How Bad Can it git?
A recent research paper described a rigorous empirical study on the rate at which secrets (cryptographic keys, API credentials, etc.) are inadvertently leaked through SCM (source code management) tools to GitHub. The numbers they found were alarming. The research team identified hundreds of thousands of secrets in the public Github BigQuery dataset using simple search techniques. Additionally, they identified thousands of secrets per day using automated searches against the Github API.
How Does this Happen?
Mistaken Beliefs and Improper Usage
Developers, operators, and administrators can often misjudge the level of exposure that SCM systems can have. They can conclude that environmental access controls on the SCM or permissions-based access controls can make the SCM "safe" for secret storage. This misperception bears resemblance to users who store plaintext passwords on internal file shares in the belief that they are "protected" by access control. The latter is a clear violation of security practices and norms, but by extension, covers the former as well.
Difficulty of Use
Git has a standard path-based mechanism to exclude files from version control called .gitignore. If you can define a glob-style pattern to match on a file name, extension, or directory, then you can make sure it will not get uploaded to your SCM of choice. However, you must have a standard nomenclature or practice for storing credentials to use this feature. Secrets can show up in some standard paths (like configuration files), but developers also commonly embed them directly in source code at the point of use. This makes path-based exclusion rules difficult to rely on as a first line of defense.
Git’s complexity creates ample opportunities for mistakes. Some of the most comprehensive documentation that you can find on its usage relates to undoing the most common errors rather than how to make errors less likely. In fact, Meli et al. found no appreciable significance correlating levels of user experience or frequency of use to the likelihood of a secret being leaked. This provides pretty strong evidence that random chance contributes strongly to the base rate of secret leakage, and that you can expect your risks to compound across repositories.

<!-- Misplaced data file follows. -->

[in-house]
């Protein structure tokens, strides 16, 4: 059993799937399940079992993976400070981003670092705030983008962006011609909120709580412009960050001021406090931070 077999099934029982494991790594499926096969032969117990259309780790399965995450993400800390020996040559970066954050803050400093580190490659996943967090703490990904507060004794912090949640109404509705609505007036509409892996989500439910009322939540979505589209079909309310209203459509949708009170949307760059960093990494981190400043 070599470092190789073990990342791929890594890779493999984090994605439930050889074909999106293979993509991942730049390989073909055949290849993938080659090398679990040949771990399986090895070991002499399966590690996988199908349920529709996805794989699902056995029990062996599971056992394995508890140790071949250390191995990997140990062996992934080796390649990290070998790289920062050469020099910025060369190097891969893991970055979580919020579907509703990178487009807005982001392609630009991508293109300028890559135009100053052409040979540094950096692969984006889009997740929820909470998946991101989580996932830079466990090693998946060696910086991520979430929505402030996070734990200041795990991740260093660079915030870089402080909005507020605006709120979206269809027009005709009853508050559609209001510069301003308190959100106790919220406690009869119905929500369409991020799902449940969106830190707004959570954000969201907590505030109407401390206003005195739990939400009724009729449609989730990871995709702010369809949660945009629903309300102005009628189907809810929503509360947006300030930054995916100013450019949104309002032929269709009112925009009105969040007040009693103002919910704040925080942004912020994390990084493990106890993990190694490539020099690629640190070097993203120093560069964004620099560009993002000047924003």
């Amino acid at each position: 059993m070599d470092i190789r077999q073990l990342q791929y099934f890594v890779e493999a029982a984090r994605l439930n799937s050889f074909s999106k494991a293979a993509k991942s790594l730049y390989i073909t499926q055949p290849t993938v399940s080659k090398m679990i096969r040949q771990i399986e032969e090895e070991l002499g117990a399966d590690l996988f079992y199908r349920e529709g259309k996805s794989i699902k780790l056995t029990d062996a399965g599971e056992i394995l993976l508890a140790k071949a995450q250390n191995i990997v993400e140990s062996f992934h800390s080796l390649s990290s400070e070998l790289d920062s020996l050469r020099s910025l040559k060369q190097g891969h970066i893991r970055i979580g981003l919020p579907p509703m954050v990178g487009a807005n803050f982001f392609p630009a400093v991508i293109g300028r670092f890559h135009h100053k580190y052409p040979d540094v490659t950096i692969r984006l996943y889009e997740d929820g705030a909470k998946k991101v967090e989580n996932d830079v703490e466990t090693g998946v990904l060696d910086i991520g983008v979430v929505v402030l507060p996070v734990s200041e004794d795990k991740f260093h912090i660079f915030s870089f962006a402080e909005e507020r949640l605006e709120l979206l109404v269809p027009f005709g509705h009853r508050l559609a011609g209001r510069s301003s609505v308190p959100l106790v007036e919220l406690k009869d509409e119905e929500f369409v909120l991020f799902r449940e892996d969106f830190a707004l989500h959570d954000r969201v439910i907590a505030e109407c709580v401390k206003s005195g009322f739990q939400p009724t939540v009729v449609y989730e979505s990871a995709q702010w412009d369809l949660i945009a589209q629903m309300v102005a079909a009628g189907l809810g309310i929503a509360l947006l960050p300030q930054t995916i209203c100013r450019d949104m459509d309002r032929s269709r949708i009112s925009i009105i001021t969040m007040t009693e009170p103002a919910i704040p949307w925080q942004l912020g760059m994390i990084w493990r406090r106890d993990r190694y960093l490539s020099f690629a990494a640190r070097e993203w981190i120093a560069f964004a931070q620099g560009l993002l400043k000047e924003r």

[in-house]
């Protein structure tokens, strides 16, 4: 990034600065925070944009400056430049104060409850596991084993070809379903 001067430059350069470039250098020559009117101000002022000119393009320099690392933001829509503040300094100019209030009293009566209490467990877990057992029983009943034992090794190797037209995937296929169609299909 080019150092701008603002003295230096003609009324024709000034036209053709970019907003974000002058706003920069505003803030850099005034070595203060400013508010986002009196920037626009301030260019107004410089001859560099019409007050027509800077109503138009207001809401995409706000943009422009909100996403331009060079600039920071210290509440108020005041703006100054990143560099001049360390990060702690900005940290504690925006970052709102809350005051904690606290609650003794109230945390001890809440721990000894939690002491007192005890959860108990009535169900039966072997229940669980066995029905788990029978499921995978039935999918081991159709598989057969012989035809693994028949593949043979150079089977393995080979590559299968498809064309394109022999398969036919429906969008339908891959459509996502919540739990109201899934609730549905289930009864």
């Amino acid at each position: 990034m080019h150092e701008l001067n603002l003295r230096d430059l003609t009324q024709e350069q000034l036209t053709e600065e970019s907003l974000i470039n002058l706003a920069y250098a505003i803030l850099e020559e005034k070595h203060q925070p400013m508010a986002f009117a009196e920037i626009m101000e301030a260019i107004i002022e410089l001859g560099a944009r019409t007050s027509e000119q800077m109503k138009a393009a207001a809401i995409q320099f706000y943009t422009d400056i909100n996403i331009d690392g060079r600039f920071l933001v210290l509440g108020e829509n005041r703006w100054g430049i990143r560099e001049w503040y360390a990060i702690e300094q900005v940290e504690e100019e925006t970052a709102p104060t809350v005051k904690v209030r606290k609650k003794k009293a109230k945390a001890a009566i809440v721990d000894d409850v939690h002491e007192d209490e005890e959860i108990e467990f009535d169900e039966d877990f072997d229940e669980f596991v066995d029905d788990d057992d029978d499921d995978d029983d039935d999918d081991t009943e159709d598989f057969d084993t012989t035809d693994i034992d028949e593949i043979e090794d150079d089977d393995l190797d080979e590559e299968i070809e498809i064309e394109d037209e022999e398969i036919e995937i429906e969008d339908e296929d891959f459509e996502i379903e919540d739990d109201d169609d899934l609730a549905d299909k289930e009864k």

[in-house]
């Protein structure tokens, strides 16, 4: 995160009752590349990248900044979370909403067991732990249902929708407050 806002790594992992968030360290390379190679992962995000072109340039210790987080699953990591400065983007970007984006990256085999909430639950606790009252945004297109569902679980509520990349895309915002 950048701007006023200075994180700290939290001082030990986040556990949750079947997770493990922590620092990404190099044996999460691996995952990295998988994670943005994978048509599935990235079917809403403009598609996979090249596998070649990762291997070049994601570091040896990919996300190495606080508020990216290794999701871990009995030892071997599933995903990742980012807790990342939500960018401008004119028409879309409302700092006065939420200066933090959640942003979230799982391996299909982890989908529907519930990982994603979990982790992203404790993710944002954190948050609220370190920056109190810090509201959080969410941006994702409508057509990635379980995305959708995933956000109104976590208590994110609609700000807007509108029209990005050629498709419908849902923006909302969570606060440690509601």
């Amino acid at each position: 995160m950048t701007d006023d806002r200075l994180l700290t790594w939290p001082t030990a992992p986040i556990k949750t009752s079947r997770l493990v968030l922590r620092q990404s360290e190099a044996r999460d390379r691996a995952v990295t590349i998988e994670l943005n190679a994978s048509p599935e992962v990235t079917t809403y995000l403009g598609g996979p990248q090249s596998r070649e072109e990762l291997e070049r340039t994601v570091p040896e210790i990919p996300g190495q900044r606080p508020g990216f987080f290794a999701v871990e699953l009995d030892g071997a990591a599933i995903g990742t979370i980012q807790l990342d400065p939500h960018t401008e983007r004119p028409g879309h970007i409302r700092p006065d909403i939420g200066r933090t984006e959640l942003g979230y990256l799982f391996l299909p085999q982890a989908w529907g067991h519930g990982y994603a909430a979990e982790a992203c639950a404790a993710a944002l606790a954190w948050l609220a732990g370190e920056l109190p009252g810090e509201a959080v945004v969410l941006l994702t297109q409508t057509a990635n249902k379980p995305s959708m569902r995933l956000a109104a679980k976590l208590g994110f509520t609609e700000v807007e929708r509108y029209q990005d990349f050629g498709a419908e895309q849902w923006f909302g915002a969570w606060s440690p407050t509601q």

What Can I Do?
The Normal Tools may not Work
Source Code Management systems can pose complications for the traditional security monitoring toolkit. Git alone can use four different network transports, each with several implementation-specific variants and optional encryption. Furthermore, git repos use an application-specific file format to maintain versioned object data that may not be understood by file scanners. When combined, these application semantics make signature-based detection tools unreliable at best.
Get Inside the Workflow
SCMs are fundamentally event-driven tools, so it makes sense to harness those semantics to generate security events for your SOC. Git provides "hooks" for you to run code when a user enters a certain step of the workflow. The most important ones for security are "pre-commit" on the client side and "pre-receive" on the server side. Both hooks allow you to inspect the state of the repository before entering the next workflow step. pre-commit runs on the client side before finalizing a transaction and lets you reject the transaction if certain conditions are met. On the other hand, pre-receive runs on the server side and allows you to prevent committed transactions from being uploaded and stored on the SCM itself unless certain conditions are met.
Get Inside the Source Code
You can also assert visibility by inspecting source code that is uploaded to your SCM. You can do this out-of-band using a filesystem scanner, but since most SCMs use application-specific storage formats, you run the risk of false negatives if your scanning tools don’t understand that format. Another high-fidelity method is to intercept all written file data and inspect it. This process can incur both write latency and extra compute cost unless properly configured.
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